If, as is often the case, the suffering is great or the hoped-for benefits are trivial or the science is questionable, but no rules are broken, the position is more, not less, worrying, since it shows how weak the licensing system is.
At a time where Oxbridge graduates enjoy the lion's share of the top jobs, political or otherwise, Imperial's achievement poses a challenge to public perception. Evidently, our nation's two ancient institutions aren't invincible.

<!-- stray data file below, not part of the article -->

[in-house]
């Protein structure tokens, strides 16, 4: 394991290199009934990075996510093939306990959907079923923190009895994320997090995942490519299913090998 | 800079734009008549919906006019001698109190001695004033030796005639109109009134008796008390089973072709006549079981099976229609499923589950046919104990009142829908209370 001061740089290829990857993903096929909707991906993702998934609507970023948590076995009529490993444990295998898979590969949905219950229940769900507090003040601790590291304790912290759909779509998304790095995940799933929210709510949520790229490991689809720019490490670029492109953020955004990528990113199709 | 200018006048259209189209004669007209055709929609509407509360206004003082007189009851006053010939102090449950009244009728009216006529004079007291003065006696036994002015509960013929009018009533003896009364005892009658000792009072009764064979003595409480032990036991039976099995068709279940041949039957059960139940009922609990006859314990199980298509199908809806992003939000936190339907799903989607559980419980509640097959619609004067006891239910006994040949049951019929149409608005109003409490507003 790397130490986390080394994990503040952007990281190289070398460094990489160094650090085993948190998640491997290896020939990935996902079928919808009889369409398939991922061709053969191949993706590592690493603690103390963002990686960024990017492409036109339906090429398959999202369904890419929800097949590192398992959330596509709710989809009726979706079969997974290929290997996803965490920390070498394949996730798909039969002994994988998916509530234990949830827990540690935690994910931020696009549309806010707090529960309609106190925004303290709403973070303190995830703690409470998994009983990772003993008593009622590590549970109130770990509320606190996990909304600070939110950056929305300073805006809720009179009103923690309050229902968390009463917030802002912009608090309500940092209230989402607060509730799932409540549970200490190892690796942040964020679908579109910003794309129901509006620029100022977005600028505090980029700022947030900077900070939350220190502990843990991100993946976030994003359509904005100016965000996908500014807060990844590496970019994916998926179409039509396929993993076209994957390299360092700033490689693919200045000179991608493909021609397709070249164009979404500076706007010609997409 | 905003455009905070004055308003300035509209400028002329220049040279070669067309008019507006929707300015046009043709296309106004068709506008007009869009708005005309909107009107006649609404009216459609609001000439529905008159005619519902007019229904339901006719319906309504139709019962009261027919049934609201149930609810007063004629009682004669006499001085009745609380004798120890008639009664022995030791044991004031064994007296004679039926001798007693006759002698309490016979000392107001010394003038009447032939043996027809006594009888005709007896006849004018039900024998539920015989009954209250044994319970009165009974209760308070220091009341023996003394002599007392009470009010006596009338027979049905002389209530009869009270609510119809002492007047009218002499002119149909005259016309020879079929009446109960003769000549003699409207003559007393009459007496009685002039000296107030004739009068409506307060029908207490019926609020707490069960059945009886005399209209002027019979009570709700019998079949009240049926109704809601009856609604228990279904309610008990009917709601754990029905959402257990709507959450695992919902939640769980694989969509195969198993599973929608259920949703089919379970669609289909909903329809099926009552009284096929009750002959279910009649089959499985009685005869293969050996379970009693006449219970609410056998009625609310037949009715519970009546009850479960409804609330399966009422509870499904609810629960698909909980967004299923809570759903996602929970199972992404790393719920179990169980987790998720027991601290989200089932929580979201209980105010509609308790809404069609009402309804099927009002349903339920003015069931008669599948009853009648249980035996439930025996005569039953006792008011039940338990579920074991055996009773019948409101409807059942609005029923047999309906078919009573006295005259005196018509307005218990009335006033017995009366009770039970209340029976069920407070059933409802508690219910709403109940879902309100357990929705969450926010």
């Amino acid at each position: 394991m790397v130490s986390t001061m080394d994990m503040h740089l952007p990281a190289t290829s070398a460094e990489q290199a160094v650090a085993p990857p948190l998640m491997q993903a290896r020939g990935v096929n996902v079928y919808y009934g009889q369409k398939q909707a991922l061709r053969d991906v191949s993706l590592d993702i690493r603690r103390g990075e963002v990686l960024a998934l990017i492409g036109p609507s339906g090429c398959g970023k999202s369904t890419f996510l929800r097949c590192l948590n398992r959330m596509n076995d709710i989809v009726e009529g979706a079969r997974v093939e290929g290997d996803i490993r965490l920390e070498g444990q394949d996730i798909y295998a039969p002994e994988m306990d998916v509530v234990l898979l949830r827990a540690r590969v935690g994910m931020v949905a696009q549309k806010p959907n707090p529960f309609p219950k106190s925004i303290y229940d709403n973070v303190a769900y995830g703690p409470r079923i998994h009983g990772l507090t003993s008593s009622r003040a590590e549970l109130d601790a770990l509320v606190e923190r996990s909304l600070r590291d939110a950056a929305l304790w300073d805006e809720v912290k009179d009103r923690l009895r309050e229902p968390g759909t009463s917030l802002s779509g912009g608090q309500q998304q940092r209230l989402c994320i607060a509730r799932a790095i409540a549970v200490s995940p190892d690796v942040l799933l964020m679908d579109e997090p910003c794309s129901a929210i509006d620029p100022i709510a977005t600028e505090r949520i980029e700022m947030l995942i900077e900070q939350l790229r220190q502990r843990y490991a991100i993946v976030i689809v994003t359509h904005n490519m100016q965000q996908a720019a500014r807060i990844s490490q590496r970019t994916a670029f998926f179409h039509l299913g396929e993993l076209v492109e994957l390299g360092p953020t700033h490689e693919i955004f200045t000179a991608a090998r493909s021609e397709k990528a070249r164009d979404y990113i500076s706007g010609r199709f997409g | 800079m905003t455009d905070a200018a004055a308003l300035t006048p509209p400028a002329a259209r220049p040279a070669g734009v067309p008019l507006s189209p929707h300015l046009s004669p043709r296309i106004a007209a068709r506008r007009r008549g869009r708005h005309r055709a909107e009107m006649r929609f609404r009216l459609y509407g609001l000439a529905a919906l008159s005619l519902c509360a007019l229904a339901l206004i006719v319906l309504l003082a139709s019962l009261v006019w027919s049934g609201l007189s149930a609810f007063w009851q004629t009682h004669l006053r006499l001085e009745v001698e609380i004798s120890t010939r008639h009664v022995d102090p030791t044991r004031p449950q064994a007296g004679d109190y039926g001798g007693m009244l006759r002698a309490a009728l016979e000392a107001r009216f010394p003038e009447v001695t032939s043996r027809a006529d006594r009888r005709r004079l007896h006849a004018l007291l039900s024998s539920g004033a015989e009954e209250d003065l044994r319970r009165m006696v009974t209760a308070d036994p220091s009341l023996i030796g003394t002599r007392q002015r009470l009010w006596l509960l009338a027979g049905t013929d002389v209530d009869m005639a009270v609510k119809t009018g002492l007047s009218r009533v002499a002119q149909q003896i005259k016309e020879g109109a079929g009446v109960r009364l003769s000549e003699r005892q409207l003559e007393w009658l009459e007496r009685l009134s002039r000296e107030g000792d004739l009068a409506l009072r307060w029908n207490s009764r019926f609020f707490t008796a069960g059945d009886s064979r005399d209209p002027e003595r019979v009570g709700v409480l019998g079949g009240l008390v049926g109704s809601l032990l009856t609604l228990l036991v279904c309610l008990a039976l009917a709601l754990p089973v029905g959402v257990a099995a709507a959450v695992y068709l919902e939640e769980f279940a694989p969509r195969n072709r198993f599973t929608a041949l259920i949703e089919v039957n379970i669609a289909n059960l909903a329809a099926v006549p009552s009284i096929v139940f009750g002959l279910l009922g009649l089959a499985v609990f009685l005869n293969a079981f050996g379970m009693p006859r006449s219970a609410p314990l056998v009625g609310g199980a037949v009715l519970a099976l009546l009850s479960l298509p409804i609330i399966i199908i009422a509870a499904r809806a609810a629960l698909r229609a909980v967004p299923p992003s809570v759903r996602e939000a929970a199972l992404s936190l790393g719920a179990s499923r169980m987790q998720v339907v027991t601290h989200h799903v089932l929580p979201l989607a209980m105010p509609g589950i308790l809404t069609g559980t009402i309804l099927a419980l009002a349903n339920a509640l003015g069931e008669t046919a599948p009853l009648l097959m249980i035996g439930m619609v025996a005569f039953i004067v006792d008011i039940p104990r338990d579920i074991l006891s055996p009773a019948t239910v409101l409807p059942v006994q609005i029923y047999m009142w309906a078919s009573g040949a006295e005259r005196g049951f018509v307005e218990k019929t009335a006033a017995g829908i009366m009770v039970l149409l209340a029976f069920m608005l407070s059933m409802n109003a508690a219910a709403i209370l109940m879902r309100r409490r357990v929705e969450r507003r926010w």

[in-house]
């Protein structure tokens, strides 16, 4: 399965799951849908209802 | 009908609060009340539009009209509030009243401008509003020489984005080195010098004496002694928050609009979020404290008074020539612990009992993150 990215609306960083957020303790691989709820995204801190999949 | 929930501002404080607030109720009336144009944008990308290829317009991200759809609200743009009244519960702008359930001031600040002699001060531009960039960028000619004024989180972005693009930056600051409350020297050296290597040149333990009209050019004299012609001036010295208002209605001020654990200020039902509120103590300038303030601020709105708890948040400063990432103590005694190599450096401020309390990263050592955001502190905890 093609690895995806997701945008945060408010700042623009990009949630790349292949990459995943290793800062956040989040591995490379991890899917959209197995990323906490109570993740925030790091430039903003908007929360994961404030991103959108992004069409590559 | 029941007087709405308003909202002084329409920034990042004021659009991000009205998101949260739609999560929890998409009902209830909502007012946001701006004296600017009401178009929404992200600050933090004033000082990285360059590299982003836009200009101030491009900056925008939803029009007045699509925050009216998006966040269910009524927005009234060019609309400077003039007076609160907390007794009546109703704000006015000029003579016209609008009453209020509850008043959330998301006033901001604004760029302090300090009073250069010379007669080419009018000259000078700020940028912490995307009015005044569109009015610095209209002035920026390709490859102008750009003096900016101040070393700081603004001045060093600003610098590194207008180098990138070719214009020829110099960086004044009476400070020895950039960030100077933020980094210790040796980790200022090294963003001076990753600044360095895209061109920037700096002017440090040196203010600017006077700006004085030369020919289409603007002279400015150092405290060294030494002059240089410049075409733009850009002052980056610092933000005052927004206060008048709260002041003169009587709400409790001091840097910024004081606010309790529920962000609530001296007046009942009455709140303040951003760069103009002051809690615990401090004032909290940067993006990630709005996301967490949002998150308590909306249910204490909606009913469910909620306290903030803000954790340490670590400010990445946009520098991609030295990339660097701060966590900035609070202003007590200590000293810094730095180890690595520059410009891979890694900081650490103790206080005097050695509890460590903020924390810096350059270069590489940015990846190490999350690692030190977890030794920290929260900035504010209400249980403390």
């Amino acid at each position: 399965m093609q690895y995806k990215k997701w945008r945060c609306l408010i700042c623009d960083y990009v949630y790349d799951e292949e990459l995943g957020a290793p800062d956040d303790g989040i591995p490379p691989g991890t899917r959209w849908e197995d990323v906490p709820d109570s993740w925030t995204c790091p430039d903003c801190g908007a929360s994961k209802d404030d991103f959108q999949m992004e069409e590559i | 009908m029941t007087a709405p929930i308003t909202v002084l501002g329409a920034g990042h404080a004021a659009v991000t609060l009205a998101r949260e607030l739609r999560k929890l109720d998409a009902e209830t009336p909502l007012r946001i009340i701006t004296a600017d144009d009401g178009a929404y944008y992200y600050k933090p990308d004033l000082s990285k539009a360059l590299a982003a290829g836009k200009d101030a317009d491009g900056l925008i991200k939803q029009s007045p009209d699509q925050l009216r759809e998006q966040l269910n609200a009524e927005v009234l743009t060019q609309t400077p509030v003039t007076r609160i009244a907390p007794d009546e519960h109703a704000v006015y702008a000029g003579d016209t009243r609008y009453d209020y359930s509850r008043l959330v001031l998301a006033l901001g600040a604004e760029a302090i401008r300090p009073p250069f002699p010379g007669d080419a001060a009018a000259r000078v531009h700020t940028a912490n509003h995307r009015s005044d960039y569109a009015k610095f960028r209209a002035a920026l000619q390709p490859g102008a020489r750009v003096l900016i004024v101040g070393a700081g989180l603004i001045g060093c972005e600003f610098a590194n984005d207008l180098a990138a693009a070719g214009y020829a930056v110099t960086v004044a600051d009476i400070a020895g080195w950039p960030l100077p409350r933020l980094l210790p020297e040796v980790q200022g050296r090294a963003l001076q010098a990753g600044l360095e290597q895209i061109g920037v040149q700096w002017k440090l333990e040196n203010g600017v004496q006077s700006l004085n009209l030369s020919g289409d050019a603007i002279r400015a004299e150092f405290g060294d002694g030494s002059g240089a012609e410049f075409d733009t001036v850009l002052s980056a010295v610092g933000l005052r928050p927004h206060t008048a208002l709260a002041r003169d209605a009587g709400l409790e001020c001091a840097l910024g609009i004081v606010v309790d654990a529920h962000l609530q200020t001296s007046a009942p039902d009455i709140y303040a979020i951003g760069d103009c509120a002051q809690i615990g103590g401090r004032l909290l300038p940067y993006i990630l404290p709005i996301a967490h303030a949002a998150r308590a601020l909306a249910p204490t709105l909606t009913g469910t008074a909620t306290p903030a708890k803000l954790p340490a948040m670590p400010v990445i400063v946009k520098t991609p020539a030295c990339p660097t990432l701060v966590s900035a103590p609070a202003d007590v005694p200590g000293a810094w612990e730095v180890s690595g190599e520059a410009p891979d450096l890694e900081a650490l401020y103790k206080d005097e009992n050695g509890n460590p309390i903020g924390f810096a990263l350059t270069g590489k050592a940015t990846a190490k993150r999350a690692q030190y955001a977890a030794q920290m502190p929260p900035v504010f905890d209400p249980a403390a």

We've argued previously about the ineffectiveness of animal research in producing reliable results for humans. But let's look at something else today: how the regulatory system is supposed to work. What would you expect from a well-monitored system? How about four reasonable expectations?
The public has a right to know what is being done to animals in laboratories up and down the country and one way that can happen is by lifting the curtain of secrecy which has hidden animal suffering and human incompetence for far too long.